Athletics South Africa (ASA) say they are “appalled” by the UK media report that stated that the IAAF wanted to classify Caster Semenya as a “biological male”, and have reaffirmed their support for the 800m star ahead of her appeal against new regulations.
Semenya and ASA will present their case to the Court of Arbitration for Sport (CAS) in Lausanne, Switzerland next week against the IAAF’s proposed new rules regarding female athletes with hyperandrogenism from the 400m to the mile distances.
The IAAF have since denied that they intend to propose that Semenya be classified as a “biological male”.
But one of their London-based lawyers did say to the The Times of London that if Semenya wins her case, it could lead to other athletes with hyperandrogenism dominating women’s races in the middle-distance events.
“Athletics South Africa has reaffirmed its total commitment to back and fight alongside Caster Semenya and other affected female athletes when the two parties appear next week before the Court of Arbitration in Sport (CAS) in Lausanne, Switzerland to challenge the IAAF’s regulations relating to the eligibility criteria for elite women athletes with increased naturally occurring testosterone levels,” ASA said in a statement on Friday.
“ASA is appalled by the reports published in the UK media that the IAAF intends to submit to CAS that Caster Semenya should be classified as ‘biological male’. ASA notes that such reports have since been denied by the IAAF lawyers.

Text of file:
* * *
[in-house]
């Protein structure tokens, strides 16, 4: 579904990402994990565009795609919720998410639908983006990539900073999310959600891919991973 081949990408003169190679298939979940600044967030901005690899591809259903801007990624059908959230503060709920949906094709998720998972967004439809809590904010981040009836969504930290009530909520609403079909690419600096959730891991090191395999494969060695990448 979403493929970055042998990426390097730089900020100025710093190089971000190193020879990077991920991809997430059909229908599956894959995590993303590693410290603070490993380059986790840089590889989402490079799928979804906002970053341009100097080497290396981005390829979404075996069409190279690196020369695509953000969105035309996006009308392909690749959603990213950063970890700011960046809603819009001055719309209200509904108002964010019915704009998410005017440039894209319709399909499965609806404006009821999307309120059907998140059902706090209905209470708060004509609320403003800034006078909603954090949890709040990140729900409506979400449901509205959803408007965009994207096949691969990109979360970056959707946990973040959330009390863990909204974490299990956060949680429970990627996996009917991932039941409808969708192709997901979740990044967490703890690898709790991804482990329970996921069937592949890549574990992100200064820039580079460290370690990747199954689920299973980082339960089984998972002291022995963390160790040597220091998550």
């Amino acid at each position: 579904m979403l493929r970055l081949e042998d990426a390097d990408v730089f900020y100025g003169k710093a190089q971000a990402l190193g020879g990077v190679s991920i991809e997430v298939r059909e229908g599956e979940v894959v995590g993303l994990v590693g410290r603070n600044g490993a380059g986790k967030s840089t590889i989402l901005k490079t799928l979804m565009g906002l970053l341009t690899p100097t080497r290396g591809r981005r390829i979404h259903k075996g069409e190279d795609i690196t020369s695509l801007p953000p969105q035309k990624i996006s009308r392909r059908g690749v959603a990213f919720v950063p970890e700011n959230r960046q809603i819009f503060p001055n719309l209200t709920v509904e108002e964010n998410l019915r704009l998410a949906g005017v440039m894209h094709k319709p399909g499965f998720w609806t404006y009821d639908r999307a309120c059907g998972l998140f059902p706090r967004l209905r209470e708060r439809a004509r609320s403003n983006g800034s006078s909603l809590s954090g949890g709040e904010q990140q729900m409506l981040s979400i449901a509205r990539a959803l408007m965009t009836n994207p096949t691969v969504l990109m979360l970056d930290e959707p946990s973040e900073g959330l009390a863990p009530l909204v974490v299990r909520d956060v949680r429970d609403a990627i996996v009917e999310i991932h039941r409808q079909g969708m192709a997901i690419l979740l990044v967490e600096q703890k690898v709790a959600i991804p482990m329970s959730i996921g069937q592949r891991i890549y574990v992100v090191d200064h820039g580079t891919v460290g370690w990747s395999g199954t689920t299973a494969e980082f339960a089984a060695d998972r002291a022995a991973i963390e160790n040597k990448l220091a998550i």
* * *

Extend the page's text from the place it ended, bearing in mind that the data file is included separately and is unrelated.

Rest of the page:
“ASA reaffirms its unqualified support for Caster Semenya and athletes who may be affected by the IAAF DSD Regulations. ASA has a duty to do so.
“ASA wishes to express its gratitude to the South African government and Sascoc for supporting the legal challenge against these regulations.
“As South Africans, we all have a constitutional obligation to contest any infringements of human rights, shaped by our experiences under apartheid.
“The ASA/Semenya challenge is led by appointed legal and medical teams which are fully supported by the Department of Sport and Recreation, and Sascoc.”
Earlier on Friday, Minister of Sport and Recreation, Tokozile Xasa, extended her support to Semenya.
“This interest is informed by our historical stance as a nation towards human rights and also if the proposed regulations go unchallenged will have a negative impact to our Golden Girl, Caster Semenya,” Xasa said.
“What’s at stake here is far more than the right to participate in a sport. Women’s bodies, their wellbeing, their ability to earn a livelihood, their very identity, their privacy and sense of safety and belonging in the world, are being questioned.
“This is a gross violation of internationally accepted standards of human rights law.”
“Let the greatness of our sporting women reign.— Dep. Sport & Rec (@SPORTandREC_RSA) February 15, 2019
Let Caster Semenya's Greatness Reign.
Let Greatness Reign for this #NaturallySuperior athlete.” Min @TokozileXasa #NaturallySuperior#HandsoffCaster#LetGreatnessReign#CasterSemenya#Caster pic.twitter.com/7qyWS0ZaA9